DECIDES to increase the number of cases available for membership action via the Individuals Portfolio, and by establishing measurable goals for long-term casework, reporting regularly on the progress in meeting these goals, and creating a mechanism for constructive response to feedback on IS decisions concerning individual long-term case work.

Explanatory note

Amnesty International aids individual victims at risk based on their unique human rights as defined in the Universal Declaration of Human Rights and subsequent international human rights covenants and treaties.

Prisoner of Conscience work is central to Amnesty International and should  be expressed in the new Integrated Strategic Plan and all subsequent operational plans.

The movement should commit, through its cooperation with the International Secretariat and the International Executive Committee, to individual long-term casework.

This resolution calls for more and specific commitments, as well as a maintenance of the key role of the Prisoner of Conscience in the work of Amnesty International. As AI has broadened its scope, the manner in which AI takes up work has changed. In the shift to more campaign-oriented, thematic work, concerns have grown that AI might lose its focus from work on behalf of individuals. For example, ICM 2003 Decision 8 states that AI would “include Individuals at Risk as a cross-cutting issue in the ISP”. Additionally, ICM 2003 Decision 11 further charged the International Executive Committee (IEC) to ensure that methods are developed to endure that long-term work on individual cases is done effectively and in accordance with the “strategic priorities.” Goal 3 of the final 2004-2010 ISP states that AI will work to free Prisoners of Conscience (POCs). In addition, AI Sweden brought a resolution to the 2005 ICM calling for more work on POCs.

This resolution is concerned with the long-term work on individuals, especially POCs, which is now coordinated through a database, the Individuals Portfolio. One outcome of the 2008 IS review of all open Action Files was that the IS will no longer produce an action form called “Action File.” Instead, cases for which the IS research teams seek membership action will be added to the Individuals Portfolio, and AI sections will be able to engage in work on virtually any and all cases contained in the Portfolio, depending on their capacity to do so. The Portfolio is intended to contain a limited number of cases for supported, long-term work that is emblematic of AI’s human rights concerns. The number of cases in the Portfolio is tied to capacity for sustaining work and research. Decision-making authority for which cases are included in the Portfolio has rested with the IS, and no clear appeal mechanism has been established by which AI sections might question the inclusion or exclusion of a given case.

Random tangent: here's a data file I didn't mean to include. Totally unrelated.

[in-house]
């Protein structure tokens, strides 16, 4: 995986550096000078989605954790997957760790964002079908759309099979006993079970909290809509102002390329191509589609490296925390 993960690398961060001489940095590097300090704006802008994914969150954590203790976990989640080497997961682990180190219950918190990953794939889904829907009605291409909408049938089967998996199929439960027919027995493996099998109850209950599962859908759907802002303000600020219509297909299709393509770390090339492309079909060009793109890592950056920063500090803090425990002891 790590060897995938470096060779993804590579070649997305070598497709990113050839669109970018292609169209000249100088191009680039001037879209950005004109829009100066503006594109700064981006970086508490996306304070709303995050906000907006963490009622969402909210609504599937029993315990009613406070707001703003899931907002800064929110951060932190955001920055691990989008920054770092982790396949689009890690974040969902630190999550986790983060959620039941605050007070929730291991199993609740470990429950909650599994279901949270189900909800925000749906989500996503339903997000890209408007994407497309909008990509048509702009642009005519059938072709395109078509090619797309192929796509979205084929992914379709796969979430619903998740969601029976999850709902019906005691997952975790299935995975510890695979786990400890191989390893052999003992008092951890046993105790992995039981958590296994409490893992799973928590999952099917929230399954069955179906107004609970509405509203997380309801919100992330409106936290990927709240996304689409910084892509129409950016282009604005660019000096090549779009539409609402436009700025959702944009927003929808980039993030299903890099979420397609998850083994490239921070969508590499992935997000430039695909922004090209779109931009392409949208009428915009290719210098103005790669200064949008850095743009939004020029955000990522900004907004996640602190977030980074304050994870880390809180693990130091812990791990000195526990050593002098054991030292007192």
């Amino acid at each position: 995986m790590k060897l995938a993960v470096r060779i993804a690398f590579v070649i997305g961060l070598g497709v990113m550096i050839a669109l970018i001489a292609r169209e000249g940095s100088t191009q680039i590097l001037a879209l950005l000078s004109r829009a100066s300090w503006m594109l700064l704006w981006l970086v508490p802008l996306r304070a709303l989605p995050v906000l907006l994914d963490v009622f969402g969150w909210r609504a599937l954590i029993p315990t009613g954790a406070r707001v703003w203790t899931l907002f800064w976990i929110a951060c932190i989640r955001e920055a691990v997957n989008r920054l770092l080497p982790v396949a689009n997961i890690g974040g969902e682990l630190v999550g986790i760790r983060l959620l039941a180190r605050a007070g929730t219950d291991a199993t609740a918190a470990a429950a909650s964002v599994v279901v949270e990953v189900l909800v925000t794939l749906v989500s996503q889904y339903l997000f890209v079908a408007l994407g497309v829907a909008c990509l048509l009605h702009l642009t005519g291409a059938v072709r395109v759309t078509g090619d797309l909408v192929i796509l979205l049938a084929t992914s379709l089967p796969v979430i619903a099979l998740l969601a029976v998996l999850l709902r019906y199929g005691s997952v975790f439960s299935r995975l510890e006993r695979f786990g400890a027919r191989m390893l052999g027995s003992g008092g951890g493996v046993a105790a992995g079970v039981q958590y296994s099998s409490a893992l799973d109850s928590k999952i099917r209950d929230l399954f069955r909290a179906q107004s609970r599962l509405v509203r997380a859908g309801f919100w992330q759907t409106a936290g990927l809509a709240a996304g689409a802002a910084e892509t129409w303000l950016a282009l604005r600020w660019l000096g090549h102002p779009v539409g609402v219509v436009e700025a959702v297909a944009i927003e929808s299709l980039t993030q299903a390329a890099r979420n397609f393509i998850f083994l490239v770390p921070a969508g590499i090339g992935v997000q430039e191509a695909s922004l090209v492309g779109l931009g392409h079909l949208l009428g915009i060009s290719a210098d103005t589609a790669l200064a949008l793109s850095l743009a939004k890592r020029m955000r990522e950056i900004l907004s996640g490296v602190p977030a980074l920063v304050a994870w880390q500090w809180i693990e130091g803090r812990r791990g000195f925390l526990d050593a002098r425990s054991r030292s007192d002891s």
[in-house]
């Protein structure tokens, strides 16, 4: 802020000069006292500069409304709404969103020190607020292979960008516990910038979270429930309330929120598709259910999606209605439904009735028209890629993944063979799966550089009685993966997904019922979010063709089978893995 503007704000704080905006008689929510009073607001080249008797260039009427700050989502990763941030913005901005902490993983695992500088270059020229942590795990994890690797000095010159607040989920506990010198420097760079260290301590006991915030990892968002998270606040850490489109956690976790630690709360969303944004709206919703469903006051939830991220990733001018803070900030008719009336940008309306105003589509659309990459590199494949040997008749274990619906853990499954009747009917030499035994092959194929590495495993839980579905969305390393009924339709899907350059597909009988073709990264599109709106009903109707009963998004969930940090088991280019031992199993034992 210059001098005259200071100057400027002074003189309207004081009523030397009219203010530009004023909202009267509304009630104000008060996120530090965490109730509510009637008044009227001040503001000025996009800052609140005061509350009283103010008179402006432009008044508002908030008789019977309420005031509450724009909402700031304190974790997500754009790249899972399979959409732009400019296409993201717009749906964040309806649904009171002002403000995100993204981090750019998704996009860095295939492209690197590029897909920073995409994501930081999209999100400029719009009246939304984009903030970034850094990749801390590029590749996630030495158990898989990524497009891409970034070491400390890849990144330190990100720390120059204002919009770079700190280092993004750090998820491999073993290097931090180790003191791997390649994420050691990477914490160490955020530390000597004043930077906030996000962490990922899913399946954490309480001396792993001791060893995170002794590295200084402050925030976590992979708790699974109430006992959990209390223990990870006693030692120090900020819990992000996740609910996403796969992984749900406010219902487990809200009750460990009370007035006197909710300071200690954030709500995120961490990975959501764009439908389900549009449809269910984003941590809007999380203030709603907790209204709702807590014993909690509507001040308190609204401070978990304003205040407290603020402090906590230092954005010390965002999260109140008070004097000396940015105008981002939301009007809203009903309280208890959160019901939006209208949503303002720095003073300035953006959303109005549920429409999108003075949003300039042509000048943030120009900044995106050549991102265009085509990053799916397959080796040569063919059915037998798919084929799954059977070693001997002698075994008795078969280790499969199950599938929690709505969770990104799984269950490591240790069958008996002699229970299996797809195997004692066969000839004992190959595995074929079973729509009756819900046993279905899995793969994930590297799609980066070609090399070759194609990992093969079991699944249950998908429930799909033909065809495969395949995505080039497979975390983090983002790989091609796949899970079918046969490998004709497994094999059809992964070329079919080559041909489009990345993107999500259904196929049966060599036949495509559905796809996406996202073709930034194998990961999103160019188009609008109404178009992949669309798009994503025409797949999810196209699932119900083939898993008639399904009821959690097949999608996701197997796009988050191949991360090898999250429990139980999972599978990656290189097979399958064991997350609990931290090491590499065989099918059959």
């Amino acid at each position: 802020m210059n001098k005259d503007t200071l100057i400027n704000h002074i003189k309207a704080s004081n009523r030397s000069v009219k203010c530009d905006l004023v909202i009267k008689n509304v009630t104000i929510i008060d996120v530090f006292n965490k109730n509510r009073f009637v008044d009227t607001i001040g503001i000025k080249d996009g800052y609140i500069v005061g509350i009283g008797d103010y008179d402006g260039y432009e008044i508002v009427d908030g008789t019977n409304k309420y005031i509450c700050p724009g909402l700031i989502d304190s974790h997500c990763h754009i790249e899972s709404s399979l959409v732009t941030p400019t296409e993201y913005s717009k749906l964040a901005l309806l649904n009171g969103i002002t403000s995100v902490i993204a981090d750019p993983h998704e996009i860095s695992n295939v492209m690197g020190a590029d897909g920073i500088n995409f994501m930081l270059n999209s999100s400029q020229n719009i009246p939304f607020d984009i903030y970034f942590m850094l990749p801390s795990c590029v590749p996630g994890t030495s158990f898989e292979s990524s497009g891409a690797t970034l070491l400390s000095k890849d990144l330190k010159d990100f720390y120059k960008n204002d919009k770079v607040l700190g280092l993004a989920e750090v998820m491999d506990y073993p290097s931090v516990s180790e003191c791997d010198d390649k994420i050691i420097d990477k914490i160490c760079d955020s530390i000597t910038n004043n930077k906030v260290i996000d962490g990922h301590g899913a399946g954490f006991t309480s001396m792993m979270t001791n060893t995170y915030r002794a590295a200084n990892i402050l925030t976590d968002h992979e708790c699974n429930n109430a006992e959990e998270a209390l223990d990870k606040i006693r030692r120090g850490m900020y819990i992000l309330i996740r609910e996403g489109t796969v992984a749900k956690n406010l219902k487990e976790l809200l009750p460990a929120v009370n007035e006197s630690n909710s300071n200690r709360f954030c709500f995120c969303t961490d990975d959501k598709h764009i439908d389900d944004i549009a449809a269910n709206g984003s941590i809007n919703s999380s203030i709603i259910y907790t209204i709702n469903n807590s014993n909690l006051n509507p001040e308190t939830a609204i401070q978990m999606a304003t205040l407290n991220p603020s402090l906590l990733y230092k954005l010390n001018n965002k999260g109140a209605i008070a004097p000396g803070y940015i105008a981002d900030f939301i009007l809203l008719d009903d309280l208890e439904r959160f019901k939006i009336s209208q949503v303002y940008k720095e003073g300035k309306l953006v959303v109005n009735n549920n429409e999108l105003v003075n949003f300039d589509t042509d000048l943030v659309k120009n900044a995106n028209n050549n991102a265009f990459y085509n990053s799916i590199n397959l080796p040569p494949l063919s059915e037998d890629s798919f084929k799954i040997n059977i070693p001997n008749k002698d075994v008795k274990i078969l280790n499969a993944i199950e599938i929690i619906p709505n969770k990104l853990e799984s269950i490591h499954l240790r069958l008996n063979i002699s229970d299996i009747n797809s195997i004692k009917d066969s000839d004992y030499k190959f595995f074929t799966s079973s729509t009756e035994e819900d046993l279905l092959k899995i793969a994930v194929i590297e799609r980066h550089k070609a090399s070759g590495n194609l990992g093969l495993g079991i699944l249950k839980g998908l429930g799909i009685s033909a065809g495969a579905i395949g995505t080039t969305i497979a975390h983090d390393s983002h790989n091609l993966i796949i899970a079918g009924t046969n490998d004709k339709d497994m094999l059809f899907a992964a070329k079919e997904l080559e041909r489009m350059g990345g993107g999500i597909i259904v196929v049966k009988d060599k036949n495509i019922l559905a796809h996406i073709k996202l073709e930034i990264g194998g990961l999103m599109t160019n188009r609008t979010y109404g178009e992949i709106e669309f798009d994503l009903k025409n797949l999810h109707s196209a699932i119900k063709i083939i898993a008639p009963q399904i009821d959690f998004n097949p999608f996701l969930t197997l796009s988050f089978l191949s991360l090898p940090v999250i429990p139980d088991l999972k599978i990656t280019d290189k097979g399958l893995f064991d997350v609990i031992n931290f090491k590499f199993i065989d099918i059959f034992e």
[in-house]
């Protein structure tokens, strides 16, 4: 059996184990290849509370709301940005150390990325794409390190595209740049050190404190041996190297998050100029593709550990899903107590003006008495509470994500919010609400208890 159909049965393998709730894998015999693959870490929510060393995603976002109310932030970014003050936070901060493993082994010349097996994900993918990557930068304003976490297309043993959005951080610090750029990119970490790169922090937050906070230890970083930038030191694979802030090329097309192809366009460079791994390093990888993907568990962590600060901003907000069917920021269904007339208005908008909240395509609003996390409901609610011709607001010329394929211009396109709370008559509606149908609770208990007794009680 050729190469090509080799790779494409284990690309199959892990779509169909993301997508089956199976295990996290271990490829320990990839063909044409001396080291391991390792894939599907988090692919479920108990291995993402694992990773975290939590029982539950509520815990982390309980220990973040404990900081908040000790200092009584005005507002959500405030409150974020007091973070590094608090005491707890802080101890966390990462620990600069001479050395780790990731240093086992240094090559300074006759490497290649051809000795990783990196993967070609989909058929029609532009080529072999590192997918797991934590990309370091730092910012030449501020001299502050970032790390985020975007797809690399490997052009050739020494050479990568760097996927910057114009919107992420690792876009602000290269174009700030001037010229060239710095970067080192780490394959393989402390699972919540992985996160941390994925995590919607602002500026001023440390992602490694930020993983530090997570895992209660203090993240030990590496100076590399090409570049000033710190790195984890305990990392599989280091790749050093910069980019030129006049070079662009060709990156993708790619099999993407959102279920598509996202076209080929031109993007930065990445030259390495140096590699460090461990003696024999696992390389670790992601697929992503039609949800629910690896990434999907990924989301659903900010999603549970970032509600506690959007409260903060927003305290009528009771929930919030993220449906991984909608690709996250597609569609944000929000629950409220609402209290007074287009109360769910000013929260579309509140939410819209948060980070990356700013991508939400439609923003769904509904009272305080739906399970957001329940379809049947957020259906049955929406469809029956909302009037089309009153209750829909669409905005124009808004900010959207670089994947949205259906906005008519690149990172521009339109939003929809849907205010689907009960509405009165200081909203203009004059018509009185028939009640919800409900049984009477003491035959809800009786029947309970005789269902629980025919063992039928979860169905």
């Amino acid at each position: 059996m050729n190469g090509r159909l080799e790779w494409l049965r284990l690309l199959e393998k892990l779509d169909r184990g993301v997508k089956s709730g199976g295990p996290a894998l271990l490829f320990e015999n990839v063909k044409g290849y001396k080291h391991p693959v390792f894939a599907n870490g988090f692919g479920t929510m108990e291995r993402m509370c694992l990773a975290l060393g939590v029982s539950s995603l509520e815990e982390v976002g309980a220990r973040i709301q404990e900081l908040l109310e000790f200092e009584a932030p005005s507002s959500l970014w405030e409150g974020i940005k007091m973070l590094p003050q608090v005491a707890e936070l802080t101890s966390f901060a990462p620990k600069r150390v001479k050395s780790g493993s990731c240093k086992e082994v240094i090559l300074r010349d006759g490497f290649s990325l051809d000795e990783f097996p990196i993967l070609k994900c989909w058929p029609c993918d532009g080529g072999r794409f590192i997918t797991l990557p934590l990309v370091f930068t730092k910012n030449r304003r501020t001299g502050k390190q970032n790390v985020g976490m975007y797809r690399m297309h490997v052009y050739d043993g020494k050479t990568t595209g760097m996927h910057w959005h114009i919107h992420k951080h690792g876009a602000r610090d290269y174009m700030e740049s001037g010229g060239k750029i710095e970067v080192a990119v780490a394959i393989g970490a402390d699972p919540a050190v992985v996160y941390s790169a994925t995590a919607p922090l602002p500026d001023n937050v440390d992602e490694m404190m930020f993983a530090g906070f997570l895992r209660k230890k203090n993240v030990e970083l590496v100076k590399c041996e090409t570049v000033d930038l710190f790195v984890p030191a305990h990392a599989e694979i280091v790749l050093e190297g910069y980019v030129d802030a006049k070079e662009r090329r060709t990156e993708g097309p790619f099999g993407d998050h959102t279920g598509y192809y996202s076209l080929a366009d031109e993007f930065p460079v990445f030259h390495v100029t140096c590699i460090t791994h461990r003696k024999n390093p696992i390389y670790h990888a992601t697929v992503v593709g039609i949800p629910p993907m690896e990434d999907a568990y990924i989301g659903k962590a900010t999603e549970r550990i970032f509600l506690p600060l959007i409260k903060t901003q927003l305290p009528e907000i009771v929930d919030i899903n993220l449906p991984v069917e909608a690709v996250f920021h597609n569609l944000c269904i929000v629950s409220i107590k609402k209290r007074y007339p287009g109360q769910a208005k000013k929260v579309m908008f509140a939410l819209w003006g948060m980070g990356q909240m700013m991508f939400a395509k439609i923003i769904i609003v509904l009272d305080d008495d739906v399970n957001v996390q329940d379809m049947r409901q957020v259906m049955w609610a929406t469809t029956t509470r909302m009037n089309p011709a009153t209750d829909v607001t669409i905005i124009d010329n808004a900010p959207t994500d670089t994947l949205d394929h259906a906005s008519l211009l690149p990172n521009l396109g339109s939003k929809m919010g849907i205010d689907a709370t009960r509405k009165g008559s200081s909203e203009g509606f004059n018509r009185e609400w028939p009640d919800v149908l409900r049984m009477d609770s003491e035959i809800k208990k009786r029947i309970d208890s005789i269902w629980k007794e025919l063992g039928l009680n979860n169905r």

AI has grown as an organization, yet, in comparison to the number of cases worked on in the past, it works on few Individuals at Risk (IAR), especially POC, cases now. In 1985, for example, the IS created 2,257 case sheets. By 1991, there were 975. After the shift to Action Files for long-term casework in 1991, Action File production decreased each year from 860 newly created Action Files in 1993 to 451 in 1996, 73 in 2001 and eleven in 2004. Action Files on behalf of POCs were not to be closed until resolved. As of December 2008 the Portfolio contained approximately 138 cases, representing approximately 200 individuals. Cases will continue to be reviewed and can be moved in and out of the Portfolio. Those in the Portfolio are assigned one of four levels: draft, active, dormant, and closed.

Active cases are those for which AI will direct resources for campaigning and research. The Secretary General has verbally committed the IS to increasing the number of cases available for action in the Individuals Portfolio to 500.

With the move to the Individuals at Risk Portfolio for long-term casework, more cases have been closed, including those of living POCs. For AI to keep only a few POCs or other IAR cases in a country and drop others could damage our reputation because, instead of appearing to help individuals, it could appear that individual cases only matter for their symbolic value for the broader campaign. The devaluation of POC work could be devastating to the membership and fundraising of AI because, without a strong commitment to individual POCs, many members may choose to leave AI and also could damage AI’s reputation around the world and even impede fundraising if it is perceived that we are abandoning cases to which we were already doing long-term work and showing our commitment.

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  1. cp4ab0lishm3nt Says:

    I think this issue is rather important are there any actions to be undertaken by AI members in Malaysia.

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